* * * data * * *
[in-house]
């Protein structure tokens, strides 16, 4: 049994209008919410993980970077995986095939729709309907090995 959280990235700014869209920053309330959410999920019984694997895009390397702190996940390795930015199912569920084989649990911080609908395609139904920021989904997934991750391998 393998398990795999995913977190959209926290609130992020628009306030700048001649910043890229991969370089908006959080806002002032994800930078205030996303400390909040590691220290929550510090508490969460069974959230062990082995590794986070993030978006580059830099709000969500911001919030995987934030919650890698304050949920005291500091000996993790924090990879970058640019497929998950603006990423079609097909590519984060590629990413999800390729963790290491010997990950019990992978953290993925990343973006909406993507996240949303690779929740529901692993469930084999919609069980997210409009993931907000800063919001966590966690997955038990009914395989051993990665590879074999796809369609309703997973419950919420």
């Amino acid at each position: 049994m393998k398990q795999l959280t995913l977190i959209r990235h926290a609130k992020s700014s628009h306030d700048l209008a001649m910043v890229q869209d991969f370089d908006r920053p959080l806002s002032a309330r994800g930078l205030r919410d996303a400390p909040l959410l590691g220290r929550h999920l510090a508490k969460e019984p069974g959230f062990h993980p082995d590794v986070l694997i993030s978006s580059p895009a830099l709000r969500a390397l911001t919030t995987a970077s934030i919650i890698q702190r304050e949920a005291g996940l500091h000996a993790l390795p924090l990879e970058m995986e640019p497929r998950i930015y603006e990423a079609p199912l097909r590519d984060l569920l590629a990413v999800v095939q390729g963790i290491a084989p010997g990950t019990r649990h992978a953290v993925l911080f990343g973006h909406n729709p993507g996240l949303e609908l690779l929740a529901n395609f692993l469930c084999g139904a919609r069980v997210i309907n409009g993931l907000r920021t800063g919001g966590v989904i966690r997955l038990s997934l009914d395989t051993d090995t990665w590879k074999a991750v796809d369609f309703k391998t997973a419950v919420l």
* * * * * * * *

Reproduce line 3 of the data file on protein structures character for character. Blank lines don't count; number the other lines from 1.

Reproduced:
């Amino acid at each position: 049994m393998k398990q795999l959280t995913l977190i959209r990235h926290a609130k992020s700014s628009h306030d700048l209008a001649m910043v890229q869209d991969f370089d908006r920053p959080l806002s002032a309330r994800g930078l205030r919410d996303a400390p909040l959410l590691g220290r929550h999920l510090a508490k969460e019984p069974g959230f062990h993980p082995d590794v986070l694997i993030s978006s580059p895009a830099l709000r969500a390397l911001t919030t995987a970077s934030i919650i890698q702190r304050e949920a005291g996940l500091h000996a993790l390795p924090l990879e970058m995986e640019p497929r998950i930015y603006e990423a079609p199912l097909r590519d984060l569920l590629a990413v999800v095939q390729g963790i290491a084989p010997g990950t019990r649990h992978a953290v993925l911080f990343g973006h909406n729709p993507g996240l949303e609908l690779l929740a529901n395609f692993l469930c084999g139904a919609r069980v997210i309907n409009g993931l907000r920021t800063g919001g966590v989904i966690r997955l038990s997934l009914d395989t051993d090995t990665w590879k074999a991750v796809d369609f309703k391998t997973a419950v919420l």